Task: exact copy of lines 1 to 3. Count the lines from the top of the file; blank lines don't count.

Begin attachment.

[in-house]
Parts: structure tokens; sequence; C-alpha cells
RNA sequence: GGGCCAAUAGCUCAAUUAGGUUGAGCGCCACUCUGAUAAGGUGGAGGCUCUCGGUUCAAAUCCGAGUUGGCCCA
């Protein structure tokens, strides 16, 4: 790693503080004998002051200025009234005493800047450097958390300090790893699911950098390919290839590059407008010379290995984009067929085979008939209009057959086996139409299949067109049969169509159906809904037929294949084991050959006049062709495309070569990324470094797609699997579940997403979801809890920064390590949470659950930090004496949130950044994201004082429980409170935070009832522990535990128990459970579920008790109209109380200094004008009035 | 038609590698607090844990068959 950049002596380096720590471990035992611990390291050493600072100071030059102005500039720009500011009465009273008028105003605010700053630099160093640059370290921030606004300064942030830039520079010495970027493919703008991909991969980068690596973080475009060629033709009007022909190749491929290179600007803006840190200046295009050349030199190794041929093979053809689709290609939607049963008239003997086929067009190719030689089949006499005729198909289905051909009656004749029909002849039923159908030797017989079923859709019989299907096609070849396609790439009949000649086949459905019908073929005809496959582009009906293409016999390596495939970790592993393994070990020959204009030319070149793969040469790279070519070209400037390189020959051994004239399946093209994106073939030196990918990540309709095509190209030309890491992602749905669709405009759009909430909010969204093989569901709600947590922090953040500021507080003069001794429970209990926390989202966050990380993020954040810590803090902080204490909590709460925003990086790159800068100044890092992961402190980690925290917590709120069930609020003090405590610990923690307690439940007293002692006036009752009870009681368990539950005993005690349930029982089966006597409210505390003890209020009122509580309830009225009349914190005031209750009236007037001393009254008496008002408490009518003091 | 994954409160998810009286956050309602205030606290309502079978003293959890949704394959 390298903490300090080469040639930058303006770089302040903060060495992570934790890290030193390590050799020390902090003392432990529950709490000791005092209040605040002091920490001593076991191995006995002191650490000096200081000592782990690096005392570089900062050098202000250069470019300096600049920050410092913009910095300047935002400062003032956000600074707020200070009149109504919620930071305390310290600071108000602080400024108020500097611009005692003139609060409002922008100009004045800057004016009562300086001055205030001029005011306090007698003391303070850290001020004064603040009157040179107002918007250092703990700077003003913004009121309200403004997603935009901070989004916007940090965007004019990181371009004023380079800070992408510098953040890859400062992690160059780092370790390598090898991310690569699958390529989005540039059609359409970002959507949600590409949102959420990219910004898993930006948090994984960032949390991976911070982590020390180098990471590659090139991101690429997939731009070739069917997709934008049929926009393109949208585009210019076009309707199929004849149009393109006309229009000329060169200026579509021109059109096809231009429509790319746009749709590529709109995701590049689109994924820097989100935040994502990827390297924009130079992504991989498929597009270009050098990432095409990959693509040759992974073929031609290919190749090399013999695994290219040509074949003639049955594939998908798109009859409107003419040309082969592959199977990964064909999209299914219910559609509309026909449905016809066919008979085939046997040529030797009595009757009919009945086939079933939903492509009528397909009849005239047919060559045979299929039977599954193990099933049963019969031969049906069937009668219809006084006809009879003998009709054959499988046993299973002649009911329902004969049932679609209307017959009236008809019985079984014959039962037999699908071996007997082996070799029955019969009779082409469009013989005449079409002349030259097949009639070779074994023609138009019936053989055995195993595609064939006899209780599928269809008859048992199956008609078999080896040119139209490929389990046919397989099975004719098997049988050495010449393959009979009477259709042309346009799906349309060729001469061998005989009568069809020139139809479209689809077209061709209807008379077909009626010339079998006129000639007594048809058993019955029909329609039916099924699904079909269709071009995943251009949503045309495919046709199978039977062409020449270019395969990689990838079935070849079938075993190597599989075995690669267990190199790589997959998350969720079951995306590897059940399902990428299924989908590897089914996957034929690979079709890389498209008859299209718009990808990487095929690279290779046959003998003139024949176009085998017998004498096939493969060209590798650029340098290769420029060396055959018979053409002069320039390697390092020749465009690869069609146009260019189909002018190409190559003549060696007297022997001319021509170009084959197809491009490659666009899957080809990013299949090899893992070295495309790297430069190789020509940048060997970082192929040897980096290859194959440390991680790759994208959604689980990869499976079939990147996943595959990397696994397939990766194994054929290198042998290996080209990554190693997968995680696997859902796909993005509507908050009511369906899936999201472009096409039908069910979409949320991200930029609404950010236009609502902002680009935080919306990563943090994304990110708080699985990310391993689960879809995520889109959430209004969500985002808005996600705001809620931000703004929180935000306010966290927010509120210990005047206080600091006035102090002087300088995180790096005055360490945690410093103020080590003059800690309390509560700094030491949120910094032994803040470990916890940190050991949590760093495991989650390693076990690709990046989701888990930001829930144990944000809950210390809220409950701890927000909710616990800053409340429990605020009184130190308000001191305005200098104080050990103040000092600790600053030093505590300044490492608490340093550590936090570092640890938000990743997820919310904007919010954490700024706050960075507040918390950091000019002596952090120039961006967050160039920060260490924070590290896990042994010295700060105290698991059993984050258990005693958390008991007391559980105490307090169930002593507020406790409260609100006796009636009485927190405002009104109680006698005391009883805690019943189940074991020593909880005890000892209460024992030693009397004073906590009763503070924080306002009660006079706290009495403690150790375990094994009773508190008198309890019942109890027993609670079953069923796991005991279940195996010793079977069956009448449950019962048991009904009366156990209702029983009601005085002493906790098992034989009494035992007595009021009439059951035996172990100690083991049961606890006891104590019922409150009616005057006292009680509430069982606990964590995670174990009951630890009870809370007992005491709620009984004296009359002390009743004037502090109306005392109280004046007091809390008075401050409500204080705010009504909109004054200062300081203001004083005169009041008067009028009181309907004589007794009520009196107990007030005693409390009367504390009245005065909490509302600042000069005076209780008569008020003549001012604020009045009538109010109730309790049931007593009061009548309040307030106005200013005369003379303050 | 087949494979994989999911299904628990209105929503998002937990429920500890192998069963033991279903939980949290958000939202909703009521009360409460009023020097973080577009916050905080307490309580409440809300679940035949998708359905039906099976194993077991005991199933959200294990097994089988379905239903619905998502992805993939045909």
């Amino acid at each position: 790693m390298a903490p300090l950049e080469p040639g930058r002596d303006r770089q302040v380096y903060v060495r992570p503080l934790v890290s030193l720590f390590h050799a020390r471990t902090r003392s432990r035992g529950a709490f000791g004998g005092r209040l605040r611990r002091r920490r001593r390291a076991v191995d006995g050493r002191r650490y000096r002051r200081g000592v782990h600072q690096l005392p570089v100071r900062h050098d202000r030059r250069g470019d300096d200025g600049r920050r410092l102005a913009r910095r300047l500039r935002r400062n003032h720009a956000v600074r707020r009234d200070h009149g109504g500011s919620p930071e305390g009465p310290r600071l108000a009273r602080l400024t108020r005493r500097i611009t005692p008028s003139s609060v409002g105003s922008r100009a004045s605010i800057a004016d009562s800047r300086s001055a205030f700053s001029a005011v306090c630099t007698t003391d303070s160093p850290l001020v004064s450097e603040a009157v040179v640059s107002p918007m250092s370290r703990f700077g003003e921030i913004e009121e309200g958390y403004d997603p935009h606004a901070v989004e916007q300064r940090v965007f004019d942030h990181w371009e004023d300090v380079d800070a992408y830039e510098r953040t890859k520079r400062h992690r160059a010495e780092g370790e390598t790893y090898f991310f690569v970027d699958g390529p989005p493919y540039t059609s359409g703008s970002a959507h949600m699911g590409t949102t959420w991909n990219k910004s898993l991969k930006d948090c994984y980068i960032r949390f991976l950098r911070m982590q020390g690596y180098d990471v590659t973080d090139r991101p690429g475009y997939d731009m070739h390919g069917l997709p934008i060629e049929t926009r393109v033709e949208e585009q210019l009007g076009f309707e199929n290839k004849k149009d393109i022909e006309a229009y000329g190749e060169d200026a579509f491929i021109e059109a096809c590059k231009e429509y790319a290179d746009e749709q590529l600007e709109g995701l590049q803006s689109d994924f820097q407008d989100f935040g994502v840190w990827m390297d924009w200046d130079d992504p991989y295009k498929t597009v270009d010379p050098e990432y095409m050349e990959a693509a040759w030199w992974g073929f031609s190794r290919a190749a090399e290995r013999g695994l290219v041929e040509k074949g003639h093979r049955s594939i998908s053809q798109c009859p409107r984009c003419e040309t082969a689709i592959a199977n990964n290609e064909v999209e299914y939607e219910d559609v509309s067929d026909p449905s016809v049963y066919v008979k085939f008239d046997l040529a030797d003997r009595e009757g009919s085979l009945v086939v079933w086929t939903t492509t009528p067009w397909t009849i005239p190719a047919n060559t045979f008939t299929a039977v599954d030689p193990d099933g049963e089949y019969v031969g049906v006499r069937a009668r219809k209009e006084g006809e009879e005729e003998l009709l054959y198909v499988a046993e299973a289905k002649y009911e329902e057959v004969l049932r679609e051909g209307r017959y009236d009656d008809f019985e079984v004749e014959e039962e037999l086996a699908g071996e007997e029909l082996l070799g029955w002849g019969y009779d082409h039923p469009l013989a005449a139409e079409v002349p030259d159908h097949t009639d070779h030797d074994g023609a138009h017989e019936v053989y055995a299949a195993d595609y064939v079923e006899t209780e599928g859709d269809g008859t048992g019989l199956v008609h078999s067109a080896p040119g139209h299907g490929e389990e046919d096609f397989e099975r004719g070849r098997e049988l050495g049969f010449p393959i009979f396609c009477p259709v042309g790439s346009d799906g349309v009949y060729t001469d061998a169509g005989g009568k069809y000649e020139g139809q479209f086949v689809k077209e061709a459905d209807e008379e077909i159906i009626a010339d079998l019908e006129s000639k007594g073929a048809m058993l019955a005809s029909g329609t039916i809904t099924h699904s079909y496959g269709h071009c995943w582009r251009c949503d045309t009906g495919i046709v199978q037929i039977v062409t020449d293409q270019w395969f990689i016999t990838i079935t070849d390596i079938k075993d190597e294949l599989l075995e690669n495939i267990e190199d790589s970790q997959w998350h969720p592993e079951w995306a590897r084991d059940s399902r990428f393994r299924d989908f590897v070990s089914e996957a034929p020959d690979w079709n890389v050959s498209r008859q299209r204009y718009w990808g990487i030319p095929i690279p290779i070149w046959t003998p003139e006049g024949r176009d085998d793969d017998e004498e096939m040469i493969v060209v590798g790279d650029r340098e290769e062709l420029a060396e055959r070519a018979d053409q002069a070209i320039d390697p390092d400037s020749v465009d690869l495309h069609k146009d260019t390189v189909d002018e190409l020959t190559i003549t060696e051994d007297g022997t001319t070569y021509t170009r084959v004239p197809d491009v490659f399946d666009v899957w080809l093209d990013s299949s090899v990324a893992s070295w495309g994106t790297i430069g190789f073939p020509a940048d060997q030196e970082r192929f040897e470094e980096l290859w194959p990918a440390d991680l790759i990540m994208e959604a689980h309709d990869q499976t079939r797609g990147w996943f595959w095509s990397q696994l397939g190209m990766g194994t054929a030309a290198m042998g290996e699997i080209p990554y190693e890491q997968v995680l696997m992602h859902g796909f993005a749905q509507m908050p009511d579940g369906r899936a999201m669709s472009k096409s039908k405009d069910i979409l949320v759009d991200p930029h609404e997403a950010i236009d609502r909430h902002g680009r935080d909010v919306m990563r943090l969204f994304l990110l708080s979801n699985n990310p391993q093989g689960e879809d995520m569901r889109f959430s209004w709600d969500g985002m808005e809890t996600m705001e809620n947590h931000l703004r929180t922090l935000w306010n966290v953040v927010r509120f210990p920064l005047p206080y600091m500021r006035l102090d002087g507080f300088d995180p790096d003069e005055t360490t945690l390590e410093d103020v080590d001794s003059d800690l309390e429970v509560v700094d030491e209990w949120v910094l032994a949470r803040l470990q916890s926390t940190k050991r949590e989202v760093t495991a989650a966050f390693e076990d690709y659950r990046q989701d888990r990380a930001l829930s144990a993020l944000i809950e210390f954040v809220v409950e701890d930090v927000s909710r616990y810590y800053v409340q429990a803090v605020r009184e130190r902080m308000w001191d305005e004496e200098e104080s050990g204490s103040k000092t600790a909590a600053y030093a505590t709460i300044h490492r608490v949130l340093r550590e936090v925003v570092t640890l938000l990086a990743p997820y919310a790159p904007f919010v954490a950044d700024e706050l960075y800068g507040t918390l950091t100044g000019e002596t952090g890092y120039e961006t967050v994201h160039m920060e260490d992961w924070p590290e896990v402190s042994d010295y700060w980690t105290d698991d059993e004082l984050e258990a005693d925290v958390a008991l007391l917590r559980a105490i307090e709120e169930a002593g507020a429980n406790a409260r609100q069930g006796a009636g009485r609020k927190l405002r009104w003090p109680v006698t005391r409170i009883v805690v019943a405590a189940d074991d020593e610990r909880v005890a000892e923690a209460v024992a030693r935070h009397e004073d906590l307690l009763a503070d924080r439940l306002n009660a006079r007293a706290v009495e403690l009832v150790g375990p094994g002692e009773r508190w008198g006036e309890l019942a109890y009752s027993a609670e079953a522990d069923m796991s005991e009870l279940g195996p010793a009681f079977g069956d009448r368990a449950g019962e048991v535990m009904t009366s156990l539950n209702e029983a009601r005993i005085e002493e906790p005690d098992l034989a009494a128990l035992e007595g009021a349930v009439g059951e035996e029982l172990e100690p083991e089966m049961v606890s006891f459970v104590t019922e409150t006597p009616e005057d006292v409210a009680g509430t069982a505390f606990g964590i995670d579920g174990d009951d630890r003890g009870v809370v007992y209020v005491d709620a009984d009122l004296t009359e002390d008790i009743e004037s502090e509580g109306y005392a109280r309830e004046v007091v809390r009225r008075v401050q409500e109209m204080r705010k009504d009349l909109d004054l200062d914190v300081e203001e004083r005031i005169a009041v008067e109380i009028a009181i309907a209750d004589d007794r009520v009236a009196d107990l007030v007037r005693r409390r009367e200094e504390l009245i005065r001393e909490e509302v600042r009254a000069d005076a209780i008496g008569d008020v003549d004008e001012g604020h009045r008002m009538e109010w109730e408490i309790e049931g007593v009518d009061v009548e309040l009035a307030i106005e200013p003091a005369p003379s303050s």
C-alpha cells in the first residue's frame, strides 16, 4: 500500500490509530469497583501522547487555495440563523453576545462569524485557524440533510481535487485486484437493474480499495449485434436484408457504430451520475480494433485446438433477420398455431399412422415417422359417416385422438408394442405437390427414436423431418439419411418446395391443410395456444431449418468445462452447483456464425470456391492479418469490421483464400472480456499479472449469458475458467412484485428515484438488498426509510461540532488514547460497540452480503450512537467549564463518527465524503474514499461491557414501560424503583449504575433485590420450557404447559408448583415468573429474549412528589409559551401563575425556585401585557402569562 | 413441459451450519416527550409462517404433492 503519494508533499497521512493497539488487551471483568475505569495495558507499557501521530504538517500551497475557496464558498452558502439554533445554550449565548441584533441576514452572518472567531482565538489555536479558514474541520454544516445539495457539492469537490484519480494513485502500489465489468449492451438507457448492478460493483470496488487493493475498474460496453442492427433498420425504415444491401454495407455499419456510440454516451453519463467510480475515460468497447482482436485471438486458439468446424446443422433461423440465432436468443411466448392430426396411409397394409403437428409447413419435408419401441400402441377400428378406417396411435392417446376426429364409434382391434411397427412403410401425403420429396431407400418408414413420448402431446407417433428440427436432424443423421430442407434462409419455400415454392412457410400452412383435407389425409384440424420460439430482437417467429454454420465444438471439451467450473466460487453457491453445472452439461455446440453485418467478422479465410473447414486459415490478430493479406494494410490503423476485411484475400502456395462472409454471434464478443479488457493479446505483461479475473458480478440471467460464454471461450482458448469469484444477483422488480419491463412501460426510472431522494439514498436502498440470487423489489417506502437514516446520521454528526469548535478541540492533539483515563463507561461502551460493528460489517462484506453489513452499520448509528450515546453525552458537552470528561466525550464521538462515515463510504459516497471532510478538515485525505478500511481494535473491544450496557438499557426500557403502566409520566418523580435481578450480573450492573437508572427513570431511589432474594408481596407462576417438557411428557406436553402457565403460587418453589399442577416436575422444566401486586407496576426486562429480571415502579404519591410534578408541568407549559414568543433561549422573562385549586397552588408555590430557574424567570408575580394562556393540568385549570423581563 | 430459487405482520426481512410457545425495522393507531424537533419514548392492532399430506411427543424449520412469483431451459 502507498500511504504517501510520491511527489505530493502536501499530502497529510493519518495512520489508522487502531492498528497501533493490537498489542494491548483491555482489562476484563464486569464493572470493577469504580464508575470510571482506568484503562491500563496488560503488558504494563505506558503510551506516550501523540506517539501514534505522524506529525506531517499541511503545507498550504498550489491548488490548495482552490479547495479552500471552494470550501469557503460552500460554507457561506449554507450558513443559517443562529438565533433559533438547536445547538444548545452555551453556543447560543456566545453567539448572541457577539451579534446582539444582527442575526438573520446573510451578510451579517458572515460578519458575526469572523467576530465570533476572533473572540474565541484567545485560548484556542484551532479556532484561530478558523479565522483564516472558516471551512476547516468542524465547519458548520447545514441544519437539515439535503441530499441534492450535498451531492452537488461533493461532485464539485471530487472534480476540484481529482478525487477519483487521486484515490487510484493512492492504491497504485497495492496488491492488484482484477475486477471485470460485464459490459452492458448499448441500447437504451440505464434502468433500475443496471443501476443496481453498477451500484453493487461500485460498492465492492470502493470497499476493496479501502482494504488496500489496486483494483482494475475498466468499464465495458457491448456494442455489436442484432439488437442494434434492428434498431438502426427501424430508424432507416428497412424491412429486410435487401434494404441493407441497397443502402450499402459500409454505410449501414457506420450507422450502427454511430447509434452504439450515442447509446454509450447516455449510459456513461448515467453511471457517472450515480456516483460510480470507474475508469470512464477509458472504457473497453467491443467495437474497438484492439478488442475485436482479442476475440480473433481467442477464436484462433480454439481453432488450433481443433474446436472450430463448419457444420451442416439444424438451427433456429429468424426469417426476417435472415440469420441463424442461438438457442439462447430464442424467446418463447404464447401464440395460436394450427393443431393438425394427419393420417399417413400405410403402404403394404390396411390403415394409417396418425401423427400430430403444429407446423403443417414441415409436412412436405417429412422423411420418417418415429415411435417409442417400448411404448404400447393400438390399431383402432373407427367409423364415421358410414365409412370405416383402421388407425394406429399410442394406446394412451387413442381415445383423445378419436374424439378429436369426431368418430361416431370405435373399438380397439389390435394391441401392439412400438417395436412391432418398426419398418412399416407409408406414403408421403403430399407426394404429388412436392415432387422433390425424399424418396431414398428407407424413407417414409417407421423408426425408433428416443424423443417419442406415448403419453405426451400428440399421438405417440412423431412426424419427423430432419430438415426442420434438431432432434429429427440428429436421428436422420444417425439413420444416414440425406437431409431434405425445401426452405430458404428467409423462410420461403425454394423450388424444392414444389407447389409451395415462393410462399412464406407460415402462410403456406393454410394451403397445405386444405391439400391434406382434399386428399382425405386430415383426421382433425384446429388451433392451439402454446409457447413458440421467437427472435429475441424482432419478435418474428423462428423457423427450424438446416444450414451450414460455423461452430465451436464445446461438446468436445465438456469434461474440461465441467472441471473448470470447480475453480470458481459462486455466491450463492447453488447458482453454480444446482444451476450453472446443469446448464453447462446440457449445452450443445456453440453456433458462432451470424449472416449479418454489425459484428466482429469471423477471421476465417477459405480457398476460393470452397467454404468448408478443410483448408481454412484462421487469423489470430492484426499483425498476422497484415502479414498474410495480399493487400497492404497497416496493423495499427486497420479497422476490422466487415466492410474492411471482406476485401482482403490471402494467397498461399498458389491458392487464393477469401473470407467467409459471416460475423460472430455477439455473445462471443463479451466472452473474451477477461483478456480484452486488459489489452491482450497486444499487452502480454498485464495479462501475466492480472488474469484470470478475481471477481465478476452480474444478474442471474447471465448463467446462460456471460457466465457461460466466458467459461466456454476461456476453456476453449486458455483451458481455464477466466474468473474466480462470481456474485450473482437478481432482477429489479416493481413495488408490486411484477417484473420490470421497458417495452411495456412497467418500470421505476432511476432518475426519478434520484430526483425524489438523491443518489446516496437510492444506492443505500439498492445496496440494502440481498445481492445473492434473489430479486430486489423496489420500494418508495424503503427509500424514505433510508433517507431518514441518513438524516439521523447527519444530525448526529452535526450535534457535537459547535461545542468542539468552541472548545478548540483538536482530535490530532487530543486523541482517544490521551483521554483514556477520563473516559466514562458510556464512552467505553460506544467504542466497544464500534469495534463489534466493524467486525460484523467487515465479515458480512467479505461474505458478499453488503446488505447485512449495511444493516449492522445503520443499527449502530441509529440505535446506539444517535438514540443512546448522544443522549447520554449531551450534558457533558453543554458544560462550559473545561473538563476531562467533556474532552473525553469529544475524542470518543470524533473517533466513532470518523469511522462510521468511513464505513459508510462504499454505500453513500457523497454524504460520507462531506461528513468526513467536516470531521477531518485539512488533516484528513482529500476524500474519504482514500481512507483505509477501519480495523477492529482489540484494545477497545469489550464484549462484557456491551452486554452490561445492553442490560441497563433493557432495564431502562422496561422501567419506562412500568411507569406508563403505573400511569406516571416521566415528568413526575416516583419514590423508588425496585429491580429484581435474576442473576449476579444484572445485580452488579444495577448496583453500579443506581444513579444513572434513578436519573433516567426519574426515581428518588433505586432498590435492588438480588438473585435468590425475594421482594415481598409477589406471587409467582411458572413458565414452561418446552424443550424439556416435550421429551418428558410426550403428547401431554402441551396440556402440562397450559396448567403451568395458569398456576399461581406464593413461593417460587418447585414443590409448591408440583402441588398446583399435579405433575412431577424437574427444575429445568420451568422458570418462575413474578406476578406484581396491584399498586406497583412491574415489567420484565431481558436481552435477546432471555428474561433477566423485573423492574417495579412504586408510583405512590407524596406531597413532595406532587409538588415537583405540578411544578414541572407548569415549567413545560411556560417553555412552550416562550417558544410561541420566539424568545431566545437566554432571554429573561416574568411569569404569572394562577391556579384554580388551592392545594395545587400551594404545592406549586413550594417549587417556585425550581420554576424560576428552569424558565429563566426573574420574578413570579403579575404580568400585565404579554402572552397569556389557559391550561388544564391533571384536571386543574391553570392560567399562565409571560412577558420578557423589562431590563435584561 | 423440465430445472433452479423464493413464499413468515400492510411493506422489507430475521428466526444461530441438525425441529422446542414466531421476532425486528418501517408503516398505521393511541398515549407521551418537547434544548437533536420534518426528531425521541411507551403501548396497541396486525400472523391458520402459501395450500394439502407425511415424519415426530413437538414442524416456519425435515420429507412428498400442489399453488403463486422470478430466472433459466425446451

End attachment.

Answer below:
[in-house]
Parts: structure tokens; sequence; C-alpha cells
RNA sequence: GGGCCAAUAGCUCAAUUAGGUUGAGCGCCACUCUGAUAAGGUGGAGGCUCUCGGUUCAAAUCCGAGUUGGCCCA